Climb Every Mountain

Written by Anthony Douglas on Friday, 28 January 2011.

Fifty years ago, Tony Bennett and Shirley Bassey were both making money from a tune from a new Rodgers and Hammerstein musical called The Sound of Music. ‘Climb Every Mountain’ was written as the climax to the first act of the show, as an exhortation to young Maria to face up to her future. It’s a time of challenge and change, but Maria is to ‘climb every mountain, ford every stream, follow every rainbow’ until she finds her dream.

Here at St Peter’s, we have a mountain (Coolangatta), a stream (the Shoalhaven), and … if not a rainbow, then the promise and command of God to serve him where we are, and he will be with us. Our ‘dream’ is to stand as a beacon, shining the light of the gospel into the hearts and minds of the people of this town, and this year is indeed the start of Act II for our church, now that we have become our own parish.

It will be a year of both challenge and change, but one that we are glad to face together. So, come on, strap on the hiking boots, and let’s get going!


Written by Anthony Douglas on Saturday, 11 December 2010.

Julian AssangeThe story of the moment in our news is undoubtedly Wikileaks – not only does it make good copy, but we can claim its founder, Julian Assange, as one of our own…and we do love to see Aussies succeed on the world stage, don’t we?

Among the more alarming parts of the story has been the way some public figures in the US have responded to the most recent leaks: “He is an anti-American operative with blood on his hands.” “We should treat Mr. Assange the same way as other high-value terrorist targets.” “Mr. Assange should be put on the same list” – a list of those that can be killed without trial. “He should be treated as an enemy combatant.”

Strong words – stronger even than those used against Wikileaks’ likely source. What caught my eye, however, was how personalised the attacks have been. It has definitely been Assange, not Wikileaks, that has borne the brunt of the vitriol. Assange does not operate alone, however, so that raises the question: why are the critics not focusing on the organisation instead of its figurehead?

The answer, I think, is that we like to individualise blame. When BP flooded the Gulf of Mexico with oil, it was the CEO who copped the flak. When Black Saturday bushfires caused so much destruction, it was Christine Nixon, the police commissioner, who was criticised for her failures – not the fire, nor even the chief of the fire brigade! We like to move any guilt far from us, so if we can blame a faceless corporation, that’s good. And if we can blame a particular individual within that organisation, even better. There’s no chance of the blame leaking back to us.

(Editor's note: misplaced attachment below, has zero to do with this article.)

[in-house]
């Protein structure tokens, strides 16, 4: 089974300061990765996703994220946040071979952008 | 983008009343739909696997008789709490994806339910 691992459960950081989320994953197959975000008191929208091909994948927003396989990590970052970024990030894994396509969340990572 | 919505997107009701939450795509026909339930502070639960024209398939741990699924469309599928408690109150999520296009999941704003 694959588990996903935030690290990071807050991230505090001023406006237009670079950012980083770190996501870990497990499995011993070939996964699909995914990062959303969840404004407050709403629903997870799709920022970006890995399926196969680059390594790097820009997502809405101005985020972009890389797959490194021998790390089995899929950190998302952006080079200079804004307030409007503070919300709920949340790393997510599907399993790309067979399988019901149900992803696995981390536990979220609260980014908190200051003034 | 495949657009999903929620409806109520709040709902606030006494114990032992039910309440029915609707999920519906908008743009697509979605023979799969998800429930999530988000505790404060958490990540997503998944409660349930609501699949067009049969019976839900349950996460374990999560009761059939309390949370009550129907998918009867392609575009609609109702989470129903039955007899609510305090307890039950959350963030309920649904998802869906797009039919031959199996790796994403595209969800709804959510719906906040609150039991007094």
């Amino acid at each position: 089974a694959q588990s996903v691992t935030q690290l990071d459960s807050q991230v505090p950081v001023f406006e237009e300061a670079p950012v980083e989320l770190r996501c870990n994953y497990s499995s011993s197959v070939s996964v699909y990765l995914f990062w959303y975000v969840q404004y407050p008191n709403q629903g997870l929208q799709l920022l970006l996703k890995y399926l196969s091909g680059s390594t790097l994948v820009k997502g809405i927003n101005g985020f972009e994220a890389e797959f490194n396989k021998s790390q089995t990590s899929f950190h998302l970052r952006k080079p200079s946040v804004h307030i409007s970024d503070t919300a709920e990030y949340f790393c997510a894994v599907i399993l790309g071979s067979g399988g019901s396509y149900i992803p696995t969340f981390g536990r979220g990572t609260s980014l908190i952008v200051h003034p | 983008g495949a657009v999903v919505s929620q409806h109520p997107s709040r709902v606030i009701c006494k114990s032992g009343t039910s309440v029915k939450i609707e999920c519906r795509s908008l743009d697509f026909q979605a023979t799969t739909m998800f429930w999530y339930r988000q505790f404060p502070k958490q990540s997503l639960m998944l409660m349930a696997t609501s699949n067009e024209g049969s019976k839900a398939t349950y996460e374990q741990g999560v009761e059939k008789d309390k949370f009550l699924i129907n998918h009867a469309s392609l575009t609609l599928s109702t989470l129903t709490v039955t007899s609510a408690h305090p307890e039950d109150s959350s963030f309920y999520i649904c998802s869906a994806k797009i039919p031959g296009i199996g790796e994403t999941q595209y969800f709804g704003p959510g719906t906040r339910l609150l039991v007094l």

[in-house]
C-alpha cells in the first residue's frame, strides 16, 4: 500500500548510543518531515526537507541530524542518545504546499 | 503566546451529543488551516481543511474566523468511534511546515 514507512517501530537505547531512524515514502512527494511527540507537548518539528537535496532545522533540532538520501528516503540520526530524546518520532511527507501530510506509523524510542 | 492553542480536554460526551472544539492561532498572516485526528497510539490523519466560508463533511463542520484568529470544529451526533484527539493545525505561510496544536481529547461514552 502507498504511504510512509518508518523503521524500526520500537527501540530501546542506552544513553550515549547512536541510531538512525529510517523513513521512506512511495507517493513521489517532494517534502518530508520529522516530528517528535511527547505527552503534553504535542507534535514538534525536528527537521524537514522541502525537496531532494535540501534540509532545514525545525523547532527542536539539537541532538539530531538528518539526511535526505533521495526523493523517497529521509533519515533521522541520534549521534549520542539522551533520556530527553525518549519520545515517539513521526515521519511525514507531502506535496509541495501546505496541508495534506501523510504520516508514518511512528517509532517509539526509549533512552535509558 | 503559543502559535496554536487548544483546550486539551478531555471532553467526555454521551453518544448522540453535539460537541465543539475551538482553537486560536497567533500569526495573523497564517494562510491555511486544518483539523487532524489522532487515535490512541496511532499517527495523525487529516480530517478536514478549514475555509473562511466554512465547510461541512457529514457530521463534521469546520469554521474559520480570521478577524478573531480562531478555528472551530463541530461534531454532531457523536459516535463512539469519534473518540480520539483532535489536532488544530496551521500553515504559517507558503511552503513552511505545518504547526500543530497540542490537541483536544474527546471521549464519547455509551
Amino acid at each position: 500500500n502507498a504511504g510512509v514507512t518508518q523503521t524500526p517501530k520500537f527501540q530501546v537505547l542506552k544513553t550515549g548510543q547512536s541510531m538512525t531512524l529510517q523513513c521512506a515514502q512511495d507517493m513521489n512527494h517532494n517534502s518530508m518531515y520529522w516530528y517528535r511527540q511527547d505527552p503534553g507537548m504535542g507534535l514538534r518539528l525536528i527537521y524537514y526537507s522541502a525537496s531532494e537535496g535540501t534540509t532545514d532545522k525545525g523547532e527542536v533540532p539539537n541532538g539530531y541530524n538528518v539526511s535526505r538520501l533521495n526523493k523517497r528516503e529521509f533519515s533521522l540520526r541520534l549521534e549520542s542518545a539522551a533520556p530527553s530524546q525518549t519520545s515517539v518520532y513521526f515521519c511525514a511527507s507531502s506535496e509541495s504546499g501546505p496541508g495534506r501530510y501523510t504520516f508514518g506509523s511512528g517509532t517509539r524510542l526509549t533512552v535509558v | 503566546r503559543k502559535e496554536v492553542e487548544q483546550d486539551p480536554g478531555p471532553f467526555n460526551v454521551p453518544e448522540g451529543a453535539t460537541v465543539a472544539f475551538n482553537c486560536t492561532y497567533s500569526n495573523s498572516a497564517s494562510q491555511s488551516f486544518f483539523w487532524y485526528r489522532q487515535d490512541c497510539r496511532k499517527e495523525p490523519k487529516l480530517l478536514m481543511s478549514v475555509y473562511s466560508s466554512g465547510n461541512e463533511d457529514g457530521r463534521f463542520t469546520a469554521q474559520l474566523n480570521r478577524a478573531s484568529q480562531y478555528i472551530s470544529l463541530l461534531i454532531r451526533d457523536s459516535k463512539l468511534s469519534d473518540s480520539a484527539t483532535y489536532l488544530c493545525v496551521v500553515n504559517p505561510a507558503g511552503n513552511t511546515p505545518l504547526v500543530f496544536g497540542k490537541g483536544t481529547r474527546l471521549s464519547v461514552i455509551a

Wrong? Certainly. But also, just a little bit, right. Perhaps there is here just the faintest echo of a hunch that we can’t afford to be found guilty. As we’re reminded again today from God’s Word, the blame we deserve has been individualised, laid upon Jesus, and led to his death. And there’s no leakage back.

Reflections on Synod

Written by Anthony Douglas on Monday, 25 October 2010.

And so we return to normal life…Synod for this year is over, and it will be another twelve months before Shoalhaven Heads takes its own seats at synod next year. As I said last week, there have been some surprises for me, and I wanted to tell you about the most welcome one.

A Post-It Note

Written by Anthony Douglas on Monday, 19 July 2010.

At long last, our application to become a provisional parish is on its way to Archbishop Peter Jensen. An idea that was floated as a dream years ago … a suggestion last year that we might be ready to apply in 2010 … a determination at our annual general meeting that we would do so … a draft application circulated in May … signed off by parish council in June … and finally, an unadorned B4 envelope, postmarked Shoalhaven Heads, will be on his desk next week.

Telling Off Without Sounding Off

Written by Anthony Douglas on Thursday, 13 May 2010.

Recently I’ve been doing some study on the relationship between grace and rebuke in the letter to Titus. There’s an interesting section right in the middle of the book (2:11-13) that’s worth some thought:

‘For the grace of God that brings salvation has appeared to all men. It teaches us to say “No” to ungodliness and worldly passions, and to live self-controlled, upright and godly lives in this present age, while we wait for the blessed hope – the glorious appearing of our great God and Savior, Jesus Christ…’

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